Why Was It So Hard to Learn Italian?

By Wendy McLeod Smith

Wendy McLeod Smith, "Why Was It So Hard to Learn Italian?" Ensign, Apr. 2001, 67

"And I bless you with the gift of tongues," my stake president said as he set me apart for my mission in Rome. The words still echoed through my memory. Then why could I not learn Italian?

My struggles began in what was then called the Language Training Mission. While other missionaries were progressing in learning Italian, I lagged behind. French had been easy for me to learn in high school. Even without the gift of tongues, it shouldn't be so hard for me to learn Italian. I could think of no good reason for my difficulty.

When we arrived in Italy, my struggles continued. I decided I must make myself more worthy to receive the promised gift of tongues, so I tried to be letter-perfect in keeping every commandment and every mission rule. This pursuit of perfection turned me into a kind of robot, and robots do not make good missionaries! It was driving my poor companion crazy. There was nothing left for me to do but to accept my inability to speak Italian well and to be myself, not a robot.

To my amazement and relief, I discovered that being myself was the most effective way to do missionary work. In spite of my broken Italian, heart communicated to heart, spirit communicated to spirit, and our beloved Savior could be served.

Gradually my speaking and understanding of Italian improved, but it remained a challenge—with one exception: the subject of food storage. As far as I could tell, a food storage program had not been introduced; or at least the members in Rome were not familiar with it. This was a topic especially close to my heart, since I had studied about it at Brigham Young University. Therefore, I worked with several members of the branch in Rome to produce a booklet and present a fireside on food storage. I was asked to be one of the speakers. When the fireside was over, one of the members exclaimed with surprise, "You spoke with perfect Italian!"

It wasn't until years later that I discovered information that explained why learning Italian had been so difficult for me. Shortly before my mission I had been in an accident and suffered a near-fatal brain injury. The information noted that, among other side effects, this kind of brain injury could make learning another language nearly impossible.

Impossible—unless, of course, one is blessed with the gift of tongues. I am grateful to a loving Heavenly Father who, as we seek His help, blesses us in ways beyond our realization.

Gospel topics: missionary work, priesthood, blessings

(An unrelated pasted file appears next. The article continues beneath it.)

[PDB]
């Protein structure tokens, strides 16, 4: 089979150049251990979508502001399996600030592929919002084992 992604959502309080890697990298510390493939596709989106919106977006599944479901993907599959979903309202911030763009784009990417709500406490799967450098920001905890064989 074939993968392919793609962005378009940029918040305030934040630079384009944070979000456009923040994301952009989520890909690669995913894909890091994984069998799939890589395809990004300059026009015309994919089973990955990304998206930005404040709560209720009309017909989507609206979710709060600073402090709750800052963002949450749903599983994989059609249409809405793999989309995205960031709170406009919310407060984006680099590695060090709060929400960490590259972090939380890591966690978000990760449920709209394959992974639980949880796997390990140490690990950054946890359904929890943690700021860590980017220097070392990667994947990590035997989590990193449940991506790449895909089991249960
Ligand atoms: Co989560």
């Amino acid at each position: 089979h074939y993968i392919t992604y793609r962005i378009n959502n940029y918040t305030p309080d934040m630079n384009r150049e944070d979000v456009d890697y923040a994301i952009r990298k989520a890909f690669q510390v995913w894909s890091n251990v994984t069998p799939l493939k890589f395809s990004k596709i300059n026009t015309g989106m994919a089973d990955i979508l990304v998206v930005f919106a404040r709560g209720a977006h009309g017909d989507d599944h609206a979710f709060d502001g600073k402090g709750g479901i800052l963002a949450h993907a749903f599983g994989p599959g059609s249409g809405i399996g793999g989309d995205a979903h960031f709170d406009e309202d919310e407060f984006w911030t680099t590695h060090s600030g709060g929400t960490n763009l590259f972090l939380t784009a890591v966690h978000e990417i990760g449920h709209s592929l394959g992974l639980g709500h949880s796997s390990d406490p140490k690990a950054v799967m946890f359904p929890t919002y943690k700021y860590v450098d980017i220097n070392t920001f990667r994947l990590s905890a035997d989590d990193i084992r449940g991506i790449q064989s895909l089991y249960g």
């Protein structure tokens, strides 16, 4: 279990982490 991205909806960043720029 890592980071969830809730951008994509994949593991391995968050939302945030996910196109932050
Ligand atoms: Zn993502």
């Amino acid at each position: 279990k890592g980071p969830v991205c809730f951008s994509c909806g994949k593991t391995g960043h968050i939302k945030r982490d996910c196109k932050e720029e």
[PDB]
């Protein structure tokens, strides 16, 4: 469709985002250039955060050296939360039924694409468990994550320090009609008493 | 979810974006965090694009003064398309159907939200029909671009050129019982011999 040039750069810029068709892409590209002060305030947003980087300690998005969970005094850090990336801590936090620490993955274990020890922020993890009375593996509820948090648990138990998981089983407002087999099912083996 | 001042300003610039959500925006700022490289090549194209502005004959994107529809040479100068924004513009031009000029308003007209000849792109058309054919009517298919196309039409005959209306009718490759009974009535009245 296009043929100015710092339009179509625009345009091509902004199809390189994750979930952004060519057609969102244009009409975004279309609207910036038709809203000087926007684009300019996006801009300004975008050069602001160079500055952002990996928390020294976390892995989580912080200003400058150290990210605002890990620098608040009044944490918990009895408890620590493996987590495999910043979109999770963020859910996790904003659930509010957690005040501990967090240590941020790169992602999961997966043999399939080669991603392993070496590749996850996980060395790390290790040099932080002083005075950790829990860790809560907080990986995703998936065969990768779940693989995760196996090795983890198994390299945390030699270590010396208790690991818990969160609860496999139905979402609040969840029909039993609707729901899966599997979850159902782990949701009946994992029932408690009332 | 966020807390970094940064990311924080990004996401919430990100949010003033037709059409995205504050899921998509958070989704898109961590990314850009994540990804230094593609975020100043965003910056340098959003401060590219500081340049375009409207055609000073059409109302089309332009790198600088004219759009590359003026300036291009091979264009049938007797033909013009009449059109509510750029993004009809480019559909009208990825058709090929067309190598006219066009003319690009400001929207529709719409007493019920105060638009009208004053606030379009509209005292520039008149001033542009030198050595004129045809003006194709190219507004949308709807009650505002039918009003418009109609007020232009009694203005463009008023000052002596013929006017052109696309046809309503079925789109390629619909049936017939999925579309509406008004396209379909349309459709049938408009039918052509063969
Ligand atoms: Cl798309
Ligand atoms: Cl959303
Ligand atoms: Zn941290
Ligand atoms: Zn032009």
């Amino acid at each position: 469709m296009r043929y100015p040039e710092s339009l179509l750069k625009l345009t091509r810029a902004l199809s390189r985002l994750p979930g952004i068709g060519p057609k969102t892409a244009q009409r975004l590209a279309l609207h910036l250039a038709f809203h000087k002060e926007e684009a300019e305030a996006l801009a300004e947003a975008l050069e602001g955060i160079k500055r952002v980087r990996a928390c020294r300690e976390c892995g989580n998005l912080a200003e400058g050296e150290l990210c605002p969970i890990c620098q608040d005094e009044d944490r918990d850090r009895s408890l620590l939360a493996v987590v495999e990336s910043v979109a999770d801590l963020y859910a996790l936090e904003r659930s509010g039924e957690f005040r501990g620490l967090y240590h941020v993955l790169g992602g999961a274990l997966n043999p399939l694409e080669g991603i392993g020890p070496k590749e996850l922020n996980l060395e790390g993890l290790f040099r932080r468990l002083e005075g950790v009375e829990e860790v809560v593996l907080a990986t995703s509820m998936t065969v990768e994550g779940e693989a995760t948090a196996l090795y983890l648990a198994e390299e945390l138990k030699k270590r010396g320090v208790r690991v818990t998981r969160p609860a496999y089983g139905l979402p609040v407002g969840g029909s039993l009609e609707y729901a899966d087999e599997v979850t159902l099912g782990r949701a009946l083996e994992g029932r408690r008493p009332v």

© 2004 by Intellectual Reserve, Inc.  All rights reserved.

Latter-day Saint Voices

Alone in a Foreign Country

By Maria Mabilia

Maria Mabilia, "Alone in a Foreign Country," Ensign, Sept. 2002, 68

A few years ago my husband and I were returning home to Italy from the Frankfurt Germany Temple. With us in the car were another couple and a young man about to leave on a full-time mission. We had spent a wonderful week attending the temple, but as we journeyed home, my heart was agitated and I could not figure out why.

While we were still in Germany, I noted that Angelo, my husband, took a wrong turn. But trying not to worry the other passengers, I didn't say anything. Suddenly a huge truck coming from the opposite direction ran into us. The force of the blow sent our car spinning out of control. Angelo was powerless; all we could do was pray.

Our car finally stopped when it smashed against a tree. All the windows broke out, and glass was everywhere. Even my eyeglasses were broken into pieces. I soon learned that six other cars were involved and some of the victims were in serious condition.

The paramedics arrived right away and took my husband, the couple traveling with us, and some of the other victims to the hospital. The young, soon-to-be missionary and I were left at the accident scene. I felt confused and lost since I was in a foreign country without my husband and without any information about what was happening. And so I continued to turn my heart to Heavenly Father in prayer. His answer came almost immediately.

A man approached me. He was German, but he spoke to me in English. Even though I don't speak either English or German, I was able to understand when he offered to take us to the hospital. Since he was on a bicycle, he said he would return home to get his car.

We were alone again. But in a few minutes another man approached. He spoke Italian! I was so happy that I hugged him and started to cry. He also wanted to help us, but he too had to get his car.

Both men soon returned. They loaded our suitcases in their cars and took us to the hospital. The second man left, but the first stayed with me the entire day, helping me find my husband, buy new glasses, and locate a hotel room for the night. Above all, he gave me encouragement and moral support.

When he came back the next day, I couldn't help but think of the parable of the good Samaritan. This man, although he didn't know my husband or me, helped us through a very difficult time.

That day I located and contacted some local Church members. Almost immediately the mission president and the bishop arrived. They were strangers to us, but in their faces I saw the pure love of Jesus Christ. While my husband and our traveling companions recovered, the Church members helped us. Each time they came to visit, they brought their love.

The most important blessing we received during this time of adversity was the reminder of the great love God has for His children. Now I know from experience that if we trust in Him, He will never leave us alone but will be at our side through everyday people.

Gospel topics: prayer, service

© 2004 by Intellectual Reserve, Inc.  All rights reserved.